Gov. John Bel Edwards is expected to call the Legislature into a special session some time in the middle of February.
Lawmakers, it seems, will be asked to entertain revenue-raising bills that, according to published reports, would gin up some $2.5 billion in new monies for the state. The Edwards administration says the revenues are a must in a light of a $750-million deficit in the current fiscal year and a projected $1.9-billion deficit for the 2016-2017 fiscal year, though Edwards’ own transition team said the deficits were much smaller.
At a recent news conference, Edwards, a Democrat, outlined a host of ideas to raise taxes, including a new one-cent sales tax on everything except food, prescription drugs and residential utilities, a change in the state income code, eliminating or reducing tax credits and rebates for the business community and a litany of other proposals that, like all other revenue-raising measures, must be approved by a Republican-controlled Legislature. That would include the House of Representatives where a coalition of freshmen lawmakers and those who call themselves fiscal hawks will play a major role in shaping policy over the next four years. Remember, they’re the ones who spearheaded Rep. Taylor Barras’ election as Speaker of the House over the governor’s pick, Rep. Walt Leger.
Over the weekend, The (Baton Rouge) Advocate began publishing a series of articles highlighting the decline in direct state revenue for Louisiana’s colleges and universities. According to The Advocate, direct state funding for higher education peaked at about $884 million in 2008. In 2015, it was about $405 million.
Those figures do not include the TOPS money colleges and universities collect from the state, which tallied about $277 million in 2015. That higher education weathered its fair share and more in cuts in state funding during Gov. Bobby Jindal’s administration is not new news. Jindal made it clear on day one he intended to cut state spending in lieu of raising taxes, though his last year in office was marked by a hodge-podge of maneuvering in the Legislature that resulted in some $800 million to $1 billion in new revenue. The Edwards administration would have you believe that money doesn’t exist or has already been spoken for.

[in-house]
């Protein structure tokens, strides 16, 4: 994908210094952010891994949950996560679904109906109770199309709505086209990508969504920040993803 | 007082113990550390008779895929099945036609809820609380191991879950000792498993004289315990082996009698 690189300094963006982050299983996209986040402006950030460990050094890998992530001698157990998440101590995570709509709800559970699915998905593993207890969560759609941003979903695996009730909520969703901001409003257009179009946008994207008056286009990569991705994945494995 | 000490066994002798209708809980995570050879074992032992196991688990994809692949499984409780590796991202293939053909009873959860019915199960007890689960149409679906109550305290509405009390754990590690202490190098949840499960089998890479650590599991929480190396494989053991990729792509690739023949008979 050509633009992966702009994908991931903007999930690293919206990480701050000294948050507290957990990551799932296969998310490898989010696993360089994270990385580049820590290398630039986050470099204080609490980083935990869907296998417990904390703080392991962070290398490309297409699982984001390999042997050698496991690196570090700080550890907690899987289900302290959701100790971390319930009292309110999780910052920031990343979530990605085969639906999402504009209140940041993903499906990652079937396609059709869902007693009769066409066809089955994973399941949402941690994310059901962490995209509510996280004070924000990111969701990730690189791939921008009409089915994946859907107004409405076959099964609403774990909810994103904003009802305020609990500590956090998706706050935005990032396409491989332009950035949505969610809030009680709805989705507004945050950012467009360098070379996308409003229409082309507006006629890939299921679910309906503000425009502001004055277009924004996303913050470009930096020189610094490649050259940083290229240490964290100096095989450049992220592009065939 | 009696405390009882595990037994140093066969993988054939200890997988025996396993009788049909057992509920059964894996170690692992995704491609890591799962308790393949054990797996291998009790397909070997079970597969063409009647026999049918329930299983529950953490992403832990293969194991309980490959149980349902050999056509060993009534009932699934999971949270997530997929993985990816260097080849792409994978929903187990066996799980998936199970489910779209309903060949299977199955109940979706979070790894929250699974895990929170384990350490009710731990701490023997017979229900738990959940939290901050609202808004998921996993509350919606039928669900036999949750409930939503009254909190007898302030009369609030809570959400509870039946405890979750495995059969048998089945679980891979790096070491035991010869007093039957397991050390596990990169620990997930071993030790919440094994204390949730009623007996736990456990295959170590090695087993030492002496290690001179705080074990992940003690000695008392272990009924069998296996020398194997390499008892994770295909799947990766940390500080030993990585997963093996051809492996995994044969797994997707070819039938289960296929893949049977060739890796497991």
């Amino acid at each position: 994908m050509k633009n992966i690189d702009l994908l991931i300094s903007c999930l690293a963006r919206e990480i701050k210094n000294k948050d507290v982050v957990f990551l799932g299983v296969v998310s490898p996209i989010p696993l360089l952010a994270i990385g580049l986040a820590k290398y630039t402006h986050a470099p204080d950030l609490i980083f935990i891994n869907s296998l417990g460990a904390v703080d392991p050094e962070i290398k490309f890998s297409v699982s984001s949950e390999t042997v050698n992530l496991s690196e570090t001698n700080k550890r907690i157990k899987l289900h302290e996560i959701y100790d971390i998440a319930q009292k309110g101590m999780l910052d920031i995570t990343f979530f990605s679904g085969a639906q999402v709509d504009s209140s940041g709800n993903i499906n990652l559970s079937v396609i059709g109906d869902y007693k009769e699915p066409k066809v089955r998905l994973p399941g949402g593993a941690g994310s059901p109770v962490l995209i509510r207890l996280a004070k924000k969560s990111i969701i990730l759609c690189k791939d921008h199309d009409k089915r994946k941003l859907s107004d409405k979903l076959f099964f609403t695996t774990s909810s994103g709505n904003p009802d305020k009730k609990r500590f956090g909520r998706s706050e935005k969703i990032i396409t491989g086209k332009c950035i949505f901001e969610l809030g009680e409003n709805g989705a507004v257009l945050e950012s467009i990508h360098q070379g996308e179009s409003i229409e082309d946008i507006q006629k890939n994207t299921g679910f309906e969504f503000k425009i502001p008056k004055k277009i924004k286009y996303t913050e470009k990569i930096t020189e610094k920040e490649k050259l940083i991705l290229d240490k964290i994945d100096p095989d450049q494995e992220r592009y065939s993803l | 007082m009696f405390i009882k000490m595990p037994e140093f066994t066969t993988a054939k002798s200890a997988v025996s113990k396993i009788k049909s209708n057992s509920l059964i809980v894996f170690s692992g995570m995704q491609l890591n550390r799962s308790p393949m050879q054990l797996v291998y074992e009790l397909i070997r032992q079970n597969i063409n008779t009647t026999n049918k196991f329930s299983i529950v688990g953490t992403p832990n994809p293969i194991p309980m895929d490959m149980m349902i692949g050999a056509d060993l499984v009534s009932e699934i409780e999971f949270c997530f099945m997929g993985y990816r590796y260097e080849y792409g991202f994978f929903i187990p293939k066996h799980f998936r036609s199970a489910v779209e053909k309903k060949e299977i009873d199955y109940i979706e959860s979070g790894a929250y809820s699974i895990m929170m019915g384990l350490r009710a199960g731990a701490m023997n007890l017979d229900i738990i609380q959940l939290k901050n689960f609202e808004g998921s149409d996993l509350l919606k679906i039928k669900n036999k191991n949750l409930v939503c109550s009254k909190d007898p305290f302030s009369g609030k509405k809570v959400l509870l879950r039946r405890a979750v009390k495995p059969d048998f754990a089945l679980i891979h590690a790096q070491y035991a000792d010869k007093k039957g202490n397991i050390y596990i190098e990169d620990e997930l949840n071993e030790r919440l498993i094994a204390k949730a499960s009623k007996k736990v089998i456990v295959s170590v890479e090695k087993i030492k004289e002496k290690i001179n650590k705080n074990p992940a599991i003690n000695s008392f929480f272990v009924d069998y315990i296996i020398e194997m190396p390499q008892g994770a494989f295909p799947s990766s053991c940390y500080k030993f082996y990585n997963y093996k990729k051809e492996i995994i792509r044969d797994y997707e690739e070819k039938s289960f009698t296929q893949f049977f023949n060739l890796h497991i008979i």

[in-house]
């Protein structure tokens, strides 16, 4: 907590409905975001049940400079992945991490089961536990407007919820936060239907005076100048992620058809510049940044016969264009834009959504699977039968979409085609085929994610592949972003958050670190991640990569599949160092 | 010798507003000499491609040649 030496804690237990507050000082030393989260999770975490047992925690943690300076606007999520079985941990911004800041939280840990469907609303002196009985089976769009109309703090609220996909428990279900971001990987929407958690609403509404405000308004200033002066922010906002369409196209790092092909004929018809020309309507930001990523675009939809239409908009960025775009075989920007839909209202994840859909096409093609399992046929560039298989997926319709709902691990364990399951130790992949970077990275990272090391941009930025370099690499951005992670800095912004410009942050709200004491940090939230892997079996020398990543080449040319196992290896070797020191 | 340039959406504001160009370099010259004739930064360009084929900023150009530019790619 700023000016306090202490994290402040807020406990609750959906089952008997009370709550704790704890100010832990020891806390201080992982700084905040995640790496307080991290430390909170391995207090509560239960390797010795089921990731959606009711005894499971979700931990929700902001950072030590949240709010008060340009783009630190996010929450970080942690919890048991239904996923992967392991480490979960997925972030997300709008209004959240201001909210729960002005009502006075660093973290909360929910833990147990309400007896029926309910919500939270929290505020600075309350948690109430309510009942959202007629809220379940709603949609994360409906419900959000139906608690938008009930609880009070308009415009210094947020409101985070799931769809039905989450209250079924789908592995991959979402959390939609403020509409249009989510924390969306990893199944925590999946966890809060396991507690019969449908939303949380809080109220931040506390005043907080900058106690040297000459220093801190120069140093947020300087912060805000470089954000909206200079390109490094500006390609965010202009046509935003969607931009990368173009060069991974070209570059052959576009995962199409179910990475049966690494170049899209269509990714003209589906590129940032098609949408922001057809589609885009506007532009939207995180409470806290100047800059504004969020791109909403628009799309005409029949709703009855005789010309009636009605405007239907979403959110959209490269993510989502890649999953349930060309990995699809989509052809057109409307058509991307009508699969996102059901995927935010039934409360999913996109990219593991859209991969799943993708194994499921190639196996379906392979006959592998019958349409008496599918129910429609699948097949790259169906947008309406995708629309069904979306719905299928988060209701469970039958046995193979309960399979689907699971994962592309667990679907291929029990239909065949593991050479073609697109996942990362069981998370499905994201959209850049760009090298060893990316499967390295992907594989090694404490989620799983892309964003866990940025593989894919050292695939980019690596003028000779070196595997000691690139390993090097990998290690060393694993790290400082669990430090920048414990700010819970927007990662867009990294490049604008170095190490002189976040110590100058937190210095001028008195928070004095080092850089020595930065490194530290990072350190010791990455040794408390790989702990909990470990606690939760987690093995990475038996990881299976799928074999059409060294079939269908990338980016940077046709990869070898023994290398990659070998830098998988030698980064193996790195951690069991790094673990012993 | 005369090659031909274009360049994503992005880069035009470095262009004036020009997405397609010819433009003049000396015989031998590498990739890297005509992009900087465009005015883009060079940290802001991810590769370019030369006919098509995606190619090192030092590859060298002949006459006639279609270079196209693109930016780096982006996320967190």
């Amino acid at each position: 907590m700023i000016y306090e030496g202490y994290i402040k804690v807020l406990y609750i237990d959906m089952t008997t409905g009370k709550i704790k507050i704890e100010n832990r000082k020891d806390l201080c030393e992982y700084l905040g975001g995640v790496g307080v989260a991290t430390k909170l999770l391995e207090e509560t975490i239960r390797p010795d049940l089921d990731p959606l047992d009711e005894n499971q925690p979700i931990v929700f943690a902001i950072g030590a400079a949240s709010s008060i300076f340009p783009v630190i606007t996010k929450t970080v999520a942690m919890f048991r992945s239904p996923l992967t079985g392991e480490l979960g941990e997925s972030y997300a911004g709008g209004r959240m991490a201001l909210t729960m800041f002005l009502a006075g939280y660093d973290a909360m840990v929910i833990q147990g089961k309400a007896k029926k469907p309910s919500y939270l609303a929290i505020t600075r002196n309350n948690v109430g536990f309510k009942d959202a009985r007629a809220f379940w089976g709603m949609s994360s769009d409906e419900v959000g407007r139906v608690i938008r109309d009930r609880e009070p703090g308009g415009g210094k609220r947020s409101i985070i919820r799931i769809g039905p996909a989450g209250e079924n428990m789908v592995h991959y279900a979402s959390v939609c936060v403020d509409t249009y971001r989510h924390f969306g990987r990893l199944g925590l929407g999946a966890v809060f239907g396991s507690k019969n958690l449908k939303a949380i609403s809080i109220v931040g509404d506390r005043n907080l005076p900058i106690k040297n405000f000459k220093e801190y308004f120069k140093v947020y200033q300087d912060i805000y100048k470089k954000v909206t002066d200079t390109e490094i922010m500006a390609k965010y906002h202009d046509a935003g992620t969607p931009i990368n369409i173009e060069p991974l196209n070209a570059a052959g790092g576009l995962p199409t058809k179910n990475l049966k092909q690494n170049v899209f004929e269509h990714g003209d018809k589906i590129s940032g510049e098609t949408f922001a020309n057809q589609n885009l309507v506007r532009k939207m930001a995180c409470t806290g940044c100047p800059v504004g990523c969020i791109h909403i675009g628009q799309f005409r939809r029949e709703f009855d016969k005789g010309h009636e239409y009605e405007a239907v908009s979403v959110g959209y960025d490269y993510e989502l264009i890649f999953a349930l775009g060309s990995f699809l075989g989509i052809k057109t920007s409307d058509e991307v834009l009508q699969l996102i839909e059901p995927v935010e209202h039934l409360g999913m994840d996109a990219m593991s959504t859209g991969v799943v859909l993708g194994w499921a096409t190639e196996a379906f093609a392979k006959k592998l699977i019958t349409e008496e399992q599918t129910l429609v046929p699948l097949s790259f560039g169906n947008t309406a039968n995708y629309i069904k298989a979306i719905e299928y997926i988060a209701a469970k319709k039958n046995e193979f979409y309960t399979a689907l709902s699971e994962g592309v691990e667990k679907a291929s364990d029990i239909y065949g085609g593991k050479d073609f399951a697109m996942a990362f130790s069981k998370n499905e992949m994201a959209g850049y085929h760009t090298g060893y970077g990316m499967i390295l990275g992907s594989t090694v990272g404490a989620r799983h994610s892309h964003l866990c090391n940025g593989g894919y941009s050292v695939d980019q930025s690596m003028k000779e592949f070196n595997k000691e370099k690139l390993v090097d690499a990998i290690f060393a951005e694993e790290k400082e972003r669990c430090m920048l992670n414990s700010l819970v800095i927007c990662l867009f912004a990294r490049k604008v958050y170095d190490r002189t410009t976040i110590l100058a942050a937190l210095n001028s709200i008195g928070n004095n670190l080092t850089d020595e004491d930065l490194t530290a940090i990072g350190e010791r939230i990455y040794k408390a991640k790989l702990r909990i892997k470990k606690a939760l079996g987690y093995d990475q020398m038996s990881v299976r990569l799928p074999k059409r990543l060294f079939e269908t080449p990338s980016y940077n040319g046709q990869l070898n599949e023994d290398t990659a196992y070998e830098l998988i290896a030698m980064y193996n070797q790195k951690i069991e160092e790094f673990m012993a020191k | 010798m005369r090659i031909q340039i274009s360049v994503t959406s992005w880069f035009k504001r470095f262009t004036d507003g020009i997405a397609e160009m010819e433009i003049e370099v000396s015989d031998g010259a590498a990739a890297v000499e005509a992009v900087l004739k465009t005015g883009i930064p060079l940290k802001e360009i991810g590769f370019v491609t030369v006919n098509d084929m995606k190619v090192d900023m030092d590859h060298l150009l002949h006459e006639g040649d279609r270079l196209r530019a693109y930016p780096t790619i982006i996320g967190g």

Though it’s thorough and even-handed, The Advocate’s reporting on the state of higher education in Louisiana mirrored the constant drumbeat we’ve been hearing from many corners for weeks. That is the state is broke and it’s Jindal’s fault and the Legislature must raise taxes or the world will come to an end forthwith. That’s the message. You are expected to believe every word of it and question nothing.
There’s no doubt the state’s finances are on shaky ground. Why would they not be? After all, one of the largest industries in Louisiana, oil and gas, is in a tailspin in light of the decline in the price of a barrel of oil. Oil companies are going broke or hanging on for dear life while severance taxes paid to the state have taken a dive. Oil field workers are losing their jobs right and left. No job means no money to spend on goods and services. No money spent on good and services means no sales tax collections for state and local governments. And it goes on from there.
In the midst of all of this bad news on the economy in Louisiana, we’re staring at the largest tax increase in the state’s history. Higher education is being used as the poster boy to justify it. And that raises a good question.
If lawmakers raise a plethora of new taxes in the coming special session and higher education comes into hundreds of millions of dollars in additional state funding, will the state’s colleges and universities give up those massive hikes in tuition and fees they’ve levied on the backs of students (and their parents) over the past five-plus years? I suspect the answer is “no.” Lawmakers should take note.
Sam Hanna is a state political writer.